Monetary conditions. Since the beginning of this year, monetary conditions have not seen significant changes. Interest rates across segments of the domestic financial market have showed a variety of trends. OFZ yields declined on the back of the improved situation in global financial markets and revised expectations of market participants with regard to the future Bank of Russia’s key rate path. Deposit rates slightly increased while credit rates stabilised. That said, the dynamics of OFZ yields limits the potential for further growth of deposit and credit rates and creates conditions for their decline in the future. Sustained positive real interest rates are set to support the attractiveness of savings and balanced growth in consumption.

Economic activity. The economy is close to its potential. Current consumer demand movements and labour market conditions do not generate excessive inflationary pressure. In January—February, annual industrial production growth was the same as in 2018 Q4. Investment activity growth is still moderate. As predicted by the Bank of Russia’s forecast, annual retail sales growth declined in January—February as a result of the VAT increase and a slowdown in wage growth.

The Bank of Russia maintains its 2019 GDP growth forecast in the range of 1.2-1.7%. The VAT hike slightly constrains business activity. Newly attracted budgetary funds will be used to boost government spending, including spending on investments, as early as 2019. Subsequent years might see higher economic growth rates as national projects are implemented.

Inflation risks. Short-term pro-inflationary risks have abated. With regard to internal conditions, secondary effects of the VAT increase and enhanced growth in prices of certain food products became less of a risk. As for external conditions, the revision of interest rates path by the US Fed and other central banks in advanced economies reduces the risks of persistent capital outflows from emerging markets.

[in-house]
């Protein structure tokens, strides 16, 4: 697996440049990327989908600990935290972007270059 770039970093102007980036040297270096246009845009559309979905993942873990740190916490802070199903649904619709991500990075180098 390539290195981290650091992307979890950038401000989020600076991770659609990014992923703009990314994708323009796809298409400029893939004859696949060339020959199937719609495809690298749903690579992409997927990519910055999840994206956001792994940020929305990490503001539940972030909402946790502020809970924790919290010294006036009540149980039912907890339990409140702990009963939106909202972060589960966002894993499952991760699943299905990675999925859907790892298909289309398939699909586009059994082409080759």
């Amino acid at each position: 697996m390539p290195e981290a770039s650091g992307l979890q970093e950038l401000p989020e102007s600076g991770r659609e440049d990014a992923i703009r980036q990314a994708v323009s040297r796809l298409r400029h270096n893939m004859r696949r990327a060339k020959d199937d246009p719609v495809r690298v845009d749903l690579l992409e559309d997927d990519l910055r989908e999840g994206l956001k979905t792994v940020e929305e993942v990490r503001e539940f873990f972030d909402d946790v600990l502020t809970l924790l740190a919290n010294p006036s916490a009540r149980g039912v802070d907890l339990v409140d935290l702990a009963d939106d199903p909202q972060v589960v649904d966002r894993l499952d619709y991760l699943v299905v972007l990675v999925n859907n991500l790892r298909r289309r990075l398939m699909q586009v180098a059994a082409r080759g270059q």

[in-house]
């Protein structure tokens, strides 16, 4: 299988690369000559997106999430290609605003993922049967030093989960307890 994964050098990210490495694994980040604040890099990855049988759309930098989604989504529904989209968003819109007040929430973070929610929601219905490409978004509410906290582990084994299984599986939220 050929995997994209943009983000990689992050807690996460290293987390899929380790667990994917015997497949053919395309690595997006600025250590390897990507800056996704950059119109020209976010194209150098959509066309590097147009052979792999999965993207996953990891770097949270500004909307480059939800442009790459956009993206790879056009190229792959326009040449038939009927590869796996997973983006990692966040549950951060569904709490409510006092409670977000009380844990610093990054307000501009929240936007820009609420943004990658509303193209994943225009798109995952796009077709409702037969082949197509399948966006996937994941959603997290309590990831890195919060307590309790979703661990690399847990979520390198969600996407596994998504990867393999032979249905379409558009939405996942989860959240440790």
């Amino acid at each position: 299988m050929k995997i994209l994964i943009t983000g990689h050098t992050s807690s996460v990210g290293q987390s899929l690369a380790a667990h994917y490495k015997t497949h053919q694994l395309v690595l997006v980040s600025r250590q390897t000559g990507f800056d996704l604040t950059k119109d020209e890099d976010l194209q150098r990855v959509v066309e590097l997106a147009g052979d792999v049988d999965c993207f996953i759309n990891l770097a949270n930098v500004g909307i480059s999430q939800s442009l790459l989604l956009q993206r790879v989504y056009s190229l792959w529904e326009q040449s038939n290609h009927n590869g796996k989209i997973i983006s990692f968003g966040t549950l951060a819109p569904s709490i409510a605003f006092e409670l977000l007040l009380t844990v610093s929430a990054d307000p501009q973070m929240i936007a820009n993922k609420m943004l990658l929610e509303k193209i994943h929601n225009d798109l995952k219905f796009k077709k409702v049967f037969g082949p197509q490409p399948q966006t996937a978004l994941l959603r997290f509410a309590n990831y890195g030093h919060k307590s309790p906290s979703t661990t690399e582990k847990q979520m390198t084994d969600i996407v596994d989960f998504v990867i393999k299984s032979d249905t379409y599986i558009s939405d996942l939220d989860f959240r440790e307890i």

At the same time, the risk of a slowdown in global economic growth still looms. Geopolitical factors might lead to strengthened volatility in global commodity and financial markets, affecting exchange rate and inflation expectations. Despite the oil price growth since the beginning of the year, the risks of supply exceeding demand in the 2019 oil market remain elevated.

Elevated and unanchored inflation expectations also pose a meaningful risk.

The Bank of Russia leaves mostly unchanged its assessment of risks associated with wage movements, possible changes in consumer behaviour and budget expenditures. These risks remain moderate.

In its key rate decision-making, the Bank of Russia will take into account inflation and economic dynamics against the forecast, as well as risks posed by external conditions and the reaction of financial markets. If the situation develops in line with the baseline forecast, the Bank of Russia admits the possibility of turning to cutting the key rate in 2019.

The Bank of Russia Board of Directors will hold its next rate review meeting on 26 April 2019. The Board decision press release is to be published at 13:30 Moscow time.

In the follow-up to the Board of Directors meeting of 22 March 2019 the Bank of Russia released its medium-term forecast.

22 March 2019

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2019-03-22T13:30:00.390